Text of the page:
Richard Bentley

From Quotes
Even a happy life cannot be without a measure of darkness, and the word happy would lose its meaning if it were not balanced by sadness. It is far better take things as they come along with patience and equanimity.
Carl Jung
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Bentley Richard.jpg
A bust of Bentley now stands in the library of Trinity College, Cambridge

Richard Bentley (January 27, 1662July 14, 1742) was an English theologian, classical scholar and critic.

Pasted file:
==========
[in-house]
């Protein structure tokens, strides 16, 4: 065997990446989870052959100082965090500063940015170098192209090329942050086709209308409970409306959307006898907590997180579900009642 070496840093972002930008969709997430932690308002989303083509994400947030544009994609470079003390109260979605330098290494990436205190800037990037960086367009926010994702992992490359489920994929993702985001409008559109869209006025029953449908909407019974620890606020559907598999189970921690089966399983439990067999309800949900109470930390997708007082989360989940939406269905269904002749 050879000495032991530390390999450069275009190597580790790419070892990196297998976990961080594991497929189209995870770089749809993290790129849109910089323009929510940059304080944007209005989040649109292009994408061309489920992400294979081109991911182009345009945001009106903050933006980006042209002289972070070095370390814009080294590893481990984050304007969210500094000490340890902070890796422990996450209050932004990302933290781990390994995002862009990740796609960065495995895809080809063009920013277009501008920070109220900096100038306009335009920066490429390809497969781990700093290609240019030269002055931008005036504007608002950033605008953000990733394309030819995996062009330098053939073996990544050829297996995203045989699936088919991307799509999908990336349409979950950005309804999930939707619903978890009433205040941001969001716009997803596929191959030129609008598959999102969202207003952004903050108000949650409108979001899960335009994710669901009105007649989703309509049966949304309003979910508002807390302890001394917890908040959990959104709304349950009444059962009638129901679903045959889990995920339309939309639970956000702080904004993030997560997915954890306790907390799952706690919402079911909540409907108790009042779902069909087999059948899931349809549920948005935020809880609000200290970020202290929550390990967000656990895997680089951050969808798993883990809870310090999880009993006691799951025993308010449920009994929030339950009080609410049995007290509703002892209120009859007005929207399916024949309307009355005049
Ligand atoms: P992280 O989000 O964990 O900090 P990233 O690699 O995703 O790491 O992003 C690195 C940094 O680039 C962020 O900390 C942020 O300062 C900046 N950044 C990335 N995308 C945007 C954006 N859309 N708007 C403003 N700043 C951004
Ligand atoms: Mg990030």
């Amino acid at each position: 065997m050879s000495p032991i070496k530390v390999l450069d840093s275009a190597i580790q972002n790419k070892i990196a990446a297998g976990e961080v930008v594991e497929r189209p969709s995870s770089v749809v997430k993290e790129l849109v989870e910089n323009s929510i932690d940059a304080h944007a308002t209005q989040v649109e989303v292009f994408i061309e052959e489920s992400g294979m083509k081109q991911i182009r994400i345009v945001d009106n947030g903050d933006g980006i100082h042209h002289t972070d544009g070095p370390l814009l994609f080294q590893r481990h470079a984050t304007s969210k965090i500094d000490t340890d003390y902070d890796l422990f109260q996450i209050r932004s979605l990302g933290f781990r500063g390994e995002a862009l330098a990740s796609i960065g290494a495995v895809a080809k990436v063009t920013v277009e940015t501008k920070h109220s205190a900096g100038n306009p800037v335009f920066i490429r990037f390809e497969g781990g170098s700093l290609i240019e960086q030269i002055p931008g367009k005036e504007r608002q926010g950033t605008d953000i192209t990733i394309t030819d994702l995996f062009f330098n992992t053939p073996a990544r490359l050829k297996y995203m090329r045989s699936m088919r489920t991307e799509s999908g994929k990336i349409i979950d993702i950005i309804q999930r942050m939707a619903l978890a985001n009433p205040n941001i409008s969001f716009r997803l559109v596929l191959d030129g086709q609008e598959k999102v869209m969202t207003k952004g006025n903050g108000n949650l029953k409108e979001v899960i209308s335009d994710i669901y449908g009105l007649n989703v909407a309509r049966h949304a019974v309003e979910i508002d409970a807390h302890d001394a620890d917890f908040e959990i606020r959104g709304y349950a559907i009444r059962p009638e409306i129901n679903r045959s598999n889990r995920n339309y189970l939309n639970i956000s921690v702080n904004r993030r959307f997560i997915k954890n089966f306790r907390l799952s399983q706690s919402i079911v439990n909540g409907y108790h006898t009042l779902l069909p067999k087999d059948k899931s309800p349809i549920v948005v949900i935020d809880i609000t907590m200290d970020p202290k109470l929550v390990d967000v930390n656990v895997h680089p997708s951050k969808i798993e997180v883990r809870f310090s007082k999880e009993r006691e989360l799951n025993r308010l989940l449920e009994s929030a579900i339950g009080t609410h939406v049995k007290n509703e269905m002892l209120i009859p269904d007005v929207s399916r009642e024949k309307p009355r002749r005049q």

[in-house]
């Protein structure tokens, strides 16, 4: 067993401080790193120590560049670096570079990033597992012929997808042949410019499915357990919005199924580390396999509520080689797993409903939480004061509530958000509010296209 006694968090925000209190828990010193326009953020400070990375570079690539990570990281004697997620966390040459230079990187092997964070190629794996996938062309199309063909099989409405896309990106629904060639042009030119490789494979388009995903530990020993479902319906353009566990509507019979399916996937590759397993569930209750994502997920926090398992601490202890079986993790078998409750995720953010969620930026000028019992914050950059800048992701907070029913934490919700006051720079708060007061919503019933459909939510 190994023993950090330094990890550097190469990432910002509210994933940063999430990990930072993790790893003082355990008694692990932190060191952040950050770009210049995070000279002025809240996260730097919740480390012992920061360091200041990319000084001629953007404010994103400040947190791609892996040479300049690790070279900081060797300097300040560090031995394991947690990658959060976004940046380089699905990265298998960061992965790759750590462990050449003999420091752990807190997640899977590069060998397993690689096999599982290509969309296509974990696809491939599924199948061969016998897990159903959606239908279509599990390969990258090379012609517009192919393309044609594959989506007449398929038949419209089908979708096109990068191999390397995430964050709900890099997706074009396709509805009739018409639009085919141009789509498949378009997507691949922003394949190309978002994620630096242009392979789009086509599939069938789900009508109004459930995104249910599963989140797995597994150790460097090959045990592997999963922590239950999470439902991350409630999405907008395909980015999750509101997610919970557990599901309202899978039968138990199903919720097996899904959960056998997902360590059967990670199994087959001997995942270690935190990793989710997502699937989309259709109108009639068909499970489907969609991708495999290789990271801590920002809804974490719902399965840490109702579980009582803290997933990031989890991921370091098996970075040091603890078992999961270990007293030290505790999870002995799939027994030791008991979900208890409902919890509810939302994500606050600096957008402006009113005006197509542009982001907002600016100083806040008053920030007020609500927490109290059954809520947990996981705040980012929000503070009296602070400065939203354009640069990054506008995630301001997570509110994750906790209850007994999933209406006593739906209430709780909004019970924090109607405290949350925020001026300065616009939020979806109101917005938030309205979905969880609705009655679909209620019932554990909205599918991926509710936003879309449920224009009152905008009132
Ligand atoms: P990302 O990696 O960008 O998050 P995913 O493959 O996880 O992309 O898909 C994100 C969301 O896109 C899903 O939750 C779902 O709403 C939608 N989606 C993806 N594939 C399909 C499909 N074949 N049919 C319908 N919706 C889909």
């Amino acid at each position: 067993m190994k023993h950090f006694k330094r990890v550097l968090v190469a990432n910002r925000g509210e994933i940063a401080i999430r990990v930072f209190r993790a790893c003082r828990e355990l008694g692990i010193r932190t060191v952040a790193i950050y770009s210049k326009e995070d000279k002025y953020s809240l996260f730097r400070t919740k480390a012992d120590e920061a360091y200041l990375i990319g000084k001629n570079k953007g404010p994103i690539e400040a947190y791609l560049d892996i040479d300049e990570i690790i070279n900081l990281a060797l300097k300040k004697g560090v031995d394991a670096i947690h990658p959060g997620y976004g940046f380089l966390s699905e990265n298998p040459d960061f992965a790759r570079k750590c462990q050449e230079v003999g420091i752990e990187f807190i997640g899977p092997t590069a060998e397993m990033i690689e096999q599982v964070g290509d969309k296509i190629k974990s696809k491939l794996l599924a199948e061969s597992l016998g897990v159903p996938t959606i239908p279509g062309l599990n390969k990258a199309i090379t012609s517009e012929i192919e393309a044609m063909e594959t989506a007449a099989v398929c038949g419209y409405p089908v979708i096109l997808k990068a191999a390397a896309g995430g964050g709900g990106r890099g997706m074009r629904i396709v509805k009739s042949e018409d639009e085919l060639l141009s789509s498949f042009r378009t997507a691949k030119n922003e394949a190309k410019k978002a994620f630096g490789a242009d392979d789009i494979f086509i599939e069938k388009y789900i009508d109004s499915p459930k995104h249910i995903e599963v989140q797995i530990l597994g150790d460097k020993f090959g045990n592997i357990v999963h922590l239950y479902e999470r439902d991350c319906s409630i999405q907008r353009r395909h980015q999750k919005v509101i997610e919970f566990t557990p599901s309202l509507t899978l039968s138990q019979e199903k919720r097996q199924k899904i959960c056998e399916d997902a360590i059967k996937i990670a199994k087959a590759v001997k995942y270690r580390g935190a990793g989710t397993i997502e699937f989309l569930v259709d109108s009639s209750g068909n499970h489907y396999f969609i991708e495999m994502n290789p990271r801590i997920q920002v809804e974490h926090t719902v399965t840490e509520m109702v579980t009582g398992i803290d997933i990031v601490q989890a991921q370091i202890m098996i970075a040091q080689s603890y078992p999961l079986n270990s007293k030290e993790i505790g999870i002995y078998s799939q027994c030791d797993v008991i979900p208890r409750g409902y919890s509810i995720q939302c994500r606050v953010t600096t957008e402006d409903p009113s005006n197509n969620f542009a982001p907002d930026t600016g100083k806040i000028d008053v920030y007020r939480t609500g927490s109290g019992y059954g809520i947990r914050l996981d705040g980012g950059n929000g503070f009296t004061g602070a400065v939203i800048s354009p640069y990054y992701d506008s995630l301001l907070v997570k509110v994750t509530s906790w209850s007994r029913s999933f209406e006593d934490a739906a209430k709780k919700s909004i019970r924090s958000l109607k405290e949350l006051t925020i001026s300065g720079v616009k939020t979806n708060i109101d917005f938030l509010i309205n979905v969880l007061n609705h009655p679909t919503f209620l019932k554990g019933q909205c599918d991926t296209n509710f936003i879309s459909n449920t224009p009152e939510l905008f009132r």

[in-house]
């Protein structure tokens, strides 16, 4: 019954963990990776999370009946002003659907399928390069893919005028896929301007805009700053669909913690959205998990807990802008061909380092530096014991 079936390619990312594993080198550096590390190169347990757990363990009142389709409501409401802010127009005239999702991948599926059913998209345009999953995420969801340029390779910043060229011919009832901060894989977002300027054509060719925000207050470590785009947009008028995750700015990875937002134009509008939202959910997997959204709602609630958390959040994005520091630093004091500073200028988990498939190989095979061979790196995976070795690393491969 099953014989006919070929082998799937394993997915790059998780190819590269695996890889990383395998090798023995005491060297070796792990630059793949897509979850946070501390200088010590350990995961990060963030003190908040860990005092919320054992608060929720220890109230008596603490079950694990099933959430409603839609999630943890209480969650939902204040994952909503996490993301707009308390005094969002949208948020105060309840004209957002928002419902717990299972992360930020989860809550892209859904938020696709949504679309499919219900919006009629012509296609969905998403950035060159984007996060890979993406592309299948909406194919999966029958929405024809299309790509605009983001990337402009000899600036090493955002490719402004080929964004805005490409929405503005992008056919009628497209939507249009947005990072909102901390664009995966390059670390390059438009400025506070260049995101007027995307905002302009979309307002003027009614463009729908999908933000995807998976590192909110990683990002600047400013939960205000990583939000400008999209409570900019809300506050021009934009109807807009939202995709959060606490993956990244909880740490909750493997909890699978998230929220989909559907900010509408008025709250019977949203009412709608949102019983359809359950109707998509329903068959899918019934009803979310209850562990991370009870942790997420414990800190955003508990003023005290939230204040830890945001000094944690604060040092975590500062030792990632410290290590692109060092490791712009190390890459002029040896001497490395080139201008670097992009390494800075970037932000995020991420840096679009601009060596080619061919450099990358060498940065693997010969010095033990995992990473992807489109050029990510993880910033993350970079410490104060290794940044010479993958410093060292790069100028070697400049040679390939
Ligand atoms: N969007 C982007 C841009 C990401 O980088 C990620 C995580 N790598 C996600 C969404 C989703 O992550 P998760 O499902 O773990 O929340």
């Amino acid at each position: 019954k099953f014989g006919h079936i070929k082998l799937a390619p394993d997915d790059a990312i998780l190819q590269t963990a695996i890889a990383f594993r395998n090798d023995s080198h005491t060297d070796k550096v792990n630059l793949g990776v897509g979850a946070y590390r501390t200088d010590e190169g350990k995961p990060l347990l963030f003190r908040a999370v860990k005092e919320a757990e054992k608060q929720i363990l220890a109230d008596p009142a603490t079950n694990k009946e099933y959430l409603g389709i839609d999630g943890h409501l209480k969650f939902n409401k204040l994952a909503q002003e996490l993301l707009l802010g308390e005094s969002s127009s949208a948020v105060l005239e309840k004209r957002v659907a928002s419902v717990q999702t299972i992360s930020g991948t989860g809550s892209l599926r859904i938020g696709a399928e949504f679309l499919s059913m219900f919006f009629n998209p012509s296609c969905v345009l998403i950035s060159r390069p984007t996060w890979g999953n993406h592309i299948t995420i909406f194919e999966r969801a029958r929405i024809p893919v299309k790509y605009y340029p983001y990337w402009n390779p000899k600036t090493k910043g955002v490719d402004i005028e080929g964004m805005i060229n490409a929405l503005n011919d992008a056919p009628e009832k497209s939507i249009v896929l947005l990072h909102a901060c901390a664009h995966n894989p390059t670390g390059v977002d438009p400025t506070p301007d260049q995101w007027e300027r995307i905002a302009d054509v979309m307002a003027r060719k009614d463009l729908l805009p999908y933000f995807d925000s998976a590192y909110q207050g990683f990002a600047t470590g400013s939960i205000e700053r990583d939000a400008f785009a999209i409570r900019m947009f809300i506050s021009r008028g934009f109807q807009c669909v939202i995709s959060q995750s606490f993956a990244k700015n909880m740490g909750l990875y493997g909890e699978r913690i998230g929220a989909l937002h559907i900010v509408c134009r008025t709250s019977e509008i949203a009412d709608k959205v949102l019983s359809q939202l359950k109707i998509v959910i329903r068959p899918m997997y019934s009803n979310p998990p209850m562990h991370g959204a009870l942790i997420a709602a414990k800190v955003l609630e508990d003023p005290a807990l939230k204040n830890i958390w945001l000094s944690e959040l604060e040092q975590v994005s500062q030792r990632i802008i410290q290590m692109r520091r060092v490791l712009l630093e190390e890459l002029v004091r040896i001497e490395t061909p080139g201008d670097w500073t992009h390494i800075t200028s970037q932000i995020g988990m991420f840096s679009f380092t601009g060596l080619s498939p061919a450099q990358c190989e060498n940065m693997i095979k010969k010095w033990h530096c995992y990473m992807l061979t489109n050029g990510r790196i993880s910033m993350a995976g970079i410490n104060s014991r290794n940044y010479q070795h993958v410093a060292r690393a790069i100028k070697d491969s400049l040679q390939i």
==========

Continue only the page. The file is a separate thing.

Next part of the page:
• It is a maxim with me that no man was ever written out of reputation but by himself.
    • Monk's Life of Bentley, p. 90.
  • “Whatever is, is not,” is the maxim of the anarchist, as often as anything comes across him in the shape of a law which he happens not to like.
    • Declaration of Rights. Compare: "Whatever is, is in its causes just", John Dryden, Œdipus, Act iii. Sc. 1.
  • The fortuitous or casual concourse of atoms.
    • Sermons, vii. Works, Vol. iii. p. 147 (1692). Compare: "That fortuitous concourse of atoms", "Review of Sir Robert Peel's Address", Quarterly Review, vol. liii. p. 270 (1835); "In this article a party was described as a fortuitous concourse of atoms,—a phrase supposed to have been used for the first time many years afterwards by Lord John Russell", Croker Papers, vol. ii. p. 54.

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